Isaiah was not the only one tired of war and longed for peace. Isaiah knew that all human beings were made for peace. He knew that God created us to be peaceful with each other. Isaiah knew that we were made in the image of God. Because God is peace, we therefore we are made to be peaceful with each other. When God created Adam and Eve and humankind, it was not God’s intention for us to hurt each other. It was not God’s intention for human beings to fight with each other. It was not God’s intentions for mothers and fathers, and husbands and wives, and blacks and whites, and Arabs and Israelis, and Russians and Americans, Muslims and Christians, to be at war with each other. That was not the way that God made us. We are made in the image of God. We are like God. We are made for peace. Therefore, down in our guts, every time we fight with our husband or wife, our children or our self, we don’t like it. Why do you not like it? Why is it that you don’t like to fight? Because you have been conditioned this way? No. Why? Because you have been made in the image of God. You and I have been made by God to be peaceful people. We always feel so much better about life when we are at peace with ourselves, family, and each other. (See Genesis 1:27)
The prophet Isaiah longed for peace. Isaiah dreamed of peace. He wrote down beautiful, beautiful dreams, some of the most memorable words in the whole Bible. “The lamb and the leopard shall lie down together. The suckling child, one who sucks at his mother’s breast, shall play with wasps and not be stung and the weaned child, three or four years old, shall put his hand into a den of cobras and shall not be bitten by the snakes.” Isaiah was a dreamer of peace. He had dreams and visions of peace. He had these dreams because he was made in the image of God. Out of this image he gave voice to the vision from within. The vision God had for us from the beginning.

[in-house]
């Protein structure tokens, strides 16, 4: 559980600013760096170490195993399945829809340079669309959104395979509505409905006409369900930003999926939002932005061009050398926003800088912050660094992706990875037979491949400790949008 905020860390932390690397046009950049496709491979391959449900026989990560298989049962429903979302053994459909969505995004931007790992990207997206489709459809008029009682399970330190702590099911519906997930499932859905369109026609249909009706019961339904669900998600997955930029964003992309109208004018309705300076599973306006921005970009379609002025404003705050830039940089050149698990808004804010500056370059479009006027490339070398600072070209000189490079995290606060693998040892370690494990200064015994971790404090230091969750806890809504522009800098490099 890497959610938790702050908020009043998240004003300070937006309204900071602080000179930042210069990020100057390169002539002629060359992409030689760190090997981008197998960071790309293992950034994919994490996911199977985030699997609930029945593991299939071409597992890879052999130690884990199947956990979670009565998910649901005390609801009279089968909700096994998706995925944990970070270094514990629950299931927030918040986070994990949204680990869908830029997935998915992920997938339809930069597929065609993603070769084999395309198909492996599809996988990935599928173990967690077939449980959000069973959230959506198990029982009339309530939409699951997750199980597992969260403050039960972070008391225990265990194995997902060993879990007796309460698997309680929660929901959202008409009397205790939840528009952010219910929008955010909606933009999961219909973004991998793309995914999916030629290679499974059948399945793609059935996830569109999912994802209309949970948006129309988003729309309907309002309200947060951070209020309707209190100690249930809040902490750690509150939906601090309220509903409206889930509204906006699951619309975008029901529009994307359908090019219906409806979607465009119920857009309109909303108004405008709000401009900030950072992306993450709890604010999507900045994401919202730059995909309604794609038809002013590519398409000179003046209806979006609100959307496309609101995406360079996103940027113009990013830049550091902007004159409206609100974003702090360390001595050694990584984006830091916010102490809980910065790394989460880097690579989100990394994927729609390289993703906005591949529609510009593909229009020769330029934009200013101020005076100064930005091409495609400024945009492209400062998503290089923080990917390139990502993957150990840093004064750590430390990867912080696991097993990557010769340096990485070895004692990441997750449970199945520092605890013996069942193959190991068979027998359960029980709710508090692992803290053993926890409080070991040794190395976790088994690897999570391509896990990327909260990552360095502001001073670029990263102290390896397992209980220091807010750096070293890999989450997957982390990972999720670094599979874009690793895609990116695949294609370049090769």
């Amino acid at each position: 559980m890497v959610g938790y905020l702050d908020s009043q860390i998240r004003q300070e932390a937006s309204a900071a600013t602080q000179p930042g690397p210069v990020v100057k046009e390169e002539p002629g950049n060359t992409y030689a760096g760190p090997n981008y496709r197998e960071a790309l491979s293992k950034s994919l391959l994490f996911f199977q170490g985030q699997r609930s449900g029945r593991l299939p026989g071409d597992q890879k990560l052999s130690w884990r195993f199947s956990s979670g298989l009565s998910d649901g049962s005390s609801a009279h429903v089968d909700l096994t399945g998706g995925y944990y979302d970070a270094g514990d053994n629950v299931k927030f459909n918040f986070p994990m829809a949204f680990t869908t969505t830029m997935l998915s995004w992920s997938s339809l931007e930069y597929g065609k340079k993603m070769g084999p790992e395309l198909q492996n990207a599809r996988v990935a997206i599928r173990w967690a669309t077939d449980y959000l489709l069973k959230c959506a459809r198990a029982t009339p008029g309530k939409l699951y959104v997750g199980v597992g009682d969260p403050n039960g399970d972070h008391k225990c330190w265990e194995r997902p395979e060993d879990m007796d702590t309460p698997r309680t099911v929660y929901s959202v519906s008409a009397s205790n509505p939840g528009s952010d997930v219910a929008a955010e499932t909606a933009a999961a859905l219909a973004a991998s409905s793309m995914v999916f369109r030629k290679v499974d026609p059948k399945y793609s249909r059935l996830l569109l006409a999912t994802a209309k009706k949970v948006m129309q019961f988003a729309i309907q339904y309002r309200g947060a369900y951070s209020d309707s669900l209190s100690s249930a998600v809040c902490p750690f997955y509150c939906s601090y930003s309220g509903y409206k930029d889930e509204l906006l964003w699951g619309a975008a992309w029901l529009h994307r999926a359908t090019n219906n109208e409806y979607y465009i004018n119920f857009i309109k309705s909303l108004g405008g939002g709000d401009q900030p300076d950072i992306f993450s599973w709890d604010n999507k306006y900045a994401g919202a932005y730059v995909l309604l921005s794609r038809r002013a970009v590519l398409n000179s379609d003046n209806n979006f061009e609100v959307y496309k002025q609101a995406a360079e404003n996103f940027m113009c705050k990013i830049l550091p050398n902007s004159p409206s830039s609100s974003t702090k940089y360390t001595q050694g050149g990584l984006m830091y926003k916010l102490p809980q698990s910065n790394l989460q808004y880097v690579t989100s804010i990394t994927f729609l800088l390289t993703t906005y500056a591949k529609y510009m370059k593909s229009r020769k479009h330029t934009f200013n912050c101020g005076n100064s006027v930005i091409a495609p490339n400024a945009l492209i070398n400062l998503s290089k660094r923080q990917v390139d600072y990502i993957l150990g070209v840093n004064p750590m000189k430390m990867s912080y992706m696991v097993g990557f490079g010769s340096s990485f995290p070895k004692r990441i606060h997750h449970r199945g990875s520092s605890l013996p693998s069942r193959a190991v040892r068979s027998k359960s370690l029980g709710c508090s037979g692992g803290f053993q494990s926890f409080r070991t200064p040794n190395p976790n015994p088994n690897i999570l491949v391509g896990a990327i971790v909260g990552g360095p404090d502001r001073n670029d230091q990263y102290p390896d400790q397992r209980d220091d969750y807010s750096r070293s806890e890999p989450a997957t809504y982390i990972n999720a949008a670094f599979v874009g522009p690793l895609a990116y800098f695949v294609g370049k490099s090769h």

What are your dreams and hopes? Are they as big as Isaiah’s? … The problem is not that Isaiah’s hopes were too big. The problem is that ours are often too small, way too small. We seldom dream of being part of something big.
Isaiah reminds us that the supersized hopes, the kind that focus on others and their needs, that makes all the difference in our lives. His supersized vision of peace connects with us because we, like Isaiah are made in God’s image, God has instilled in each one of us a vision of peace. We are made for peace.
Do you long for peace? Do you long for peace among the nations? Do you long for peace in your marriage? Do you long for peace in your family? Do you long for peace in yourself? I know that I do. I suspect we all do.
Peace can become a reality when God’s people have the vision for it. When I was growing up there was a wall that divided East Germany from West Germany. There was no peace between the East and the West for the better part of 50 years. But then there began a movement among the churches of East Germany. They began praying for peace.
In Leipzig, on a Monday evening, September 4, 1989 at St Nicholas Church, after the pastor prayed for peace as he had done for some time, the people left the church, and went into the public square to make a public witness for peace. Christians in other cities heard of their public witness and on the following Monday did the same in their own city squares. What began as a few hundred on that September 4th evening, five Mondays later had swelled to 70,000 people praying for peace. A week later 120,000 came and a week later 320,000 came to pray and take a stand for peace. By November 9th, just two months after that initial act of prayer and the resulting public witness, the Berlin Wall began to crumble. The German people were jubilant. The world was jubilant. Because one pastor chose to use the voice God had given to him and to use that voice to proclaim the vision that was already present in the people, a vision that was just waiting to be released, the Berlin wall fell just 8 weeks after that first momentous prayer service.
As a result of the fall of the wall, where there had been no peace between the East and the West, there was peace. What could not be imagined in just three months prior had become a reality.
You see peace can and does happen. Peace can happen between nations. Peace can happen in our families and in our marriages. We can have peace in our inner beings. Peace can happen because we are made in the image of God. We are made for peace.
(For the introduction, I borrowed heavily from a sermon by Edward F. Markquart)